widow and foundress. This first native saint of the USA was born of a devout and wealthy Episcopalian family; her father was a famous physician and the first health officer of the city of New York. At the age of nineteen she married a wealthy merchant William Magee Seton, and bore him five children; but at the age of twenty-eight she was left a widow. She then joined the R.C. Church on her return from Tuscany to Emmitsburg, near Baltimore. There she took vows and founded a sisterhood, the American Sisters of Charity, which was devoted to the relief of the poor and to teaching in parish schools. It was based on the rule of Vincent de Paul. This order increased very considerably until today it is one of the most numerous and influential of its kind. Elizabeth Seton was beatified by John XXIII and canonized by Paul VI in 1975. Impressive cures claimed as miraculous include one from leukaemia and another from severe meningitis. In his canonization allocution, at which 1,000 nuns of her Order from N. and S. America, Italy, and missionary countries were present, the pope stressed her extraordinary contributions as wife, mother, widow, and consecrated nun, the example of her dynamic and authentic witness for future generations, and the affirmation of ‘that religious spirituality which your (i.e. American) temporal prosperity seemed to obscure and almost make impossible’. Feast: 4 January.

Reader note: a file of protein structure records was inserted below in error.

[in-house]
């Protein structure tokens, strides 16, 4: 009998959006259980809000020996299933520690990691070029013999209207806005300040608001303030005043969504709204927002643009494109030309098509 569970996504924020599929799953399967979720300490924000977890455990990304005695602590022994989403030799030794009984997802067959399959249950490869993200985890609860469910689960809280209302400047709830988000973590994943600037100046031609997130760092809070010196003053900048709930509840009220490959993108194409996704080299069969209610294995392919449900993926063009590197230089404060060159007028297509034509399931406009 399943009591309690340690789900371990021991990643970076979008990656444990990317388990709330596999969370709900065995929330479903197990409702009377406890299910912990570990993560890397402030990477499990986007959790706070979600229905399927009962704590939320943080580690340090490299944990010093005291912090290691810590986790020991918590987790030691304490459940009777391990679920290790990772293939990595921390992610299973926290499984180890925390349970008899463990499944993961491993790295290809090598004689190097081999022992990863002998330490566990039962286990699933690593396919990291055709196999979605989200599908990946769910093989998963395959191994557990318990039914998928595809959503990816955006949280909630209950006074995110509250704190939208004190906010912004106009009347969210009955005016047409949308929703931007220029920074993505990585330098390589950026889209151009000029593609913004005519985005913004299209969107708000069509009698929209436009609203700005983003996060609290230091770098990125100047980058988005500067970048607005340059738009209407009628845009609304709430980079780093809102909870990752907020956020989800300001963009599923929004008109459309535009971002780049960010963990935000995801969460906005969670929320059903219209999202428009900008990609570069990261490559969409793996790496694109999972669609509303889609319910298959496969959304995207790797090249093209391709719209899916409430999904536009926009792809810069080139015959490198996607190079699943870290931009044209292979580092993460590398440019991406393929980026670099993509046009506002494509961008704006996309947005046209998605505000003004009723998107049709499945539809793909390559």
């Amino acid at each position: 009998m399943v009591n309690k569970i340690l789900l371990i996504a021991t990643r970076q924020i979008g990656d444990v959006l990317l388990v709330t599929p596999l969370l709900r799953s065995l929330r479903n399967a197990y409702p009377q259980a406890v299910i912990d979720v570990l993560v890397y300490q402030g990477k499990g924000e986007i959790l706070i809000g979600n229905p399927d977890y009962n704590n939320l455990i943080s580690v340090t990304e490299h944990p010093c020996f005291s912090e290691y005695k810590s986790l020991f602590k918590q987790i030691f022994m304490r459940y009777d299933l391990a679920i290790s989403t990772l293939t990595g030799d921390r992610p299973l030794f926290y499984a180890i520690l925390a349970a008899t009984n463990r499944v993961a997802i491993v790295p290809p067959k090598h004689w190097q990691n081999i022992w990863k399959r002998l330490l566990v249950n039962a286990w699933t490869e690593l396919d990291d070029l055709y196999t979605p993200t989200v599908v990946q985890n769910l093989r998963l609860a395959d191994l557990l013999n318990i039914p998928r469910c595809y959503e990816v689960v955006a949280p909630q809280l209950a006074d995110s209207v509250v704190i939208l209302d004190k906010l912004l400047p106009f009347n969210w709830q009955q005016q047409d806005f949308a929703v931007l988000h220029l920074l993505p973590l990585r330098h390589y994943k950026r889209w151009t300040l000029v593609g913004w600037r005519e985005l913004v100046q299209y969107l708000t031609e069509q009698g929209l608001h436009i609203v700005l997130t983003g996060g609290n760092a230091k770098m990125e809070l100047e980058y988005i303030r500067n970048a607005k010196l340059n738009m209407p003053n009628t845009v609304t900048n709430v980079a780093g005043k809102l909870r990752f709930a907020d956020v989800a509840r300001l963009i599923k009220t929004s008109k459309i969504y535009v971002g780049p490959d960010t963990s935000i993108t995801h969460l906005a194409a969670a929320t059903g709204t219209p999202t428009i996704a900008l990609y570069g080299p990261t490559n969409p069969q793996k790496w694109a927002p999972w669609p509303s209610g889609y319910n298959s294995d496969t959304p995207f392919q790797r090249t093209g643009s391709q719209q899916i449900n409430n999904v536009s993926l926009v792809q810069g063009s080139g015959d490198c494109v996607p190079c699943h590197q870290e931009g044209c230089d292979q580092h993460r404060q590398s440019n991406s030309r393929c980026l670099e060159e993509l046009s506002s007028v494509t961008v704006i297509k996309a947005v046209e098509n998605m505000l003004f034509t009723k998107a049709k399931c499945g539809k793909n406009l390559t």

A. M. Melville, Elizabeth Bayley Seton 1774–1821 (1960);J. I. Dirwin, Mrs. Seton: Foundress of the American Sisters of Charity (1962);J. B. Code (ed.), Letters of Mother Seton to Mrs. Juliana Scott (2nd edn. 1960); id. in N.C.E., xiii. 136 H.S.S.C., ix. 225–32.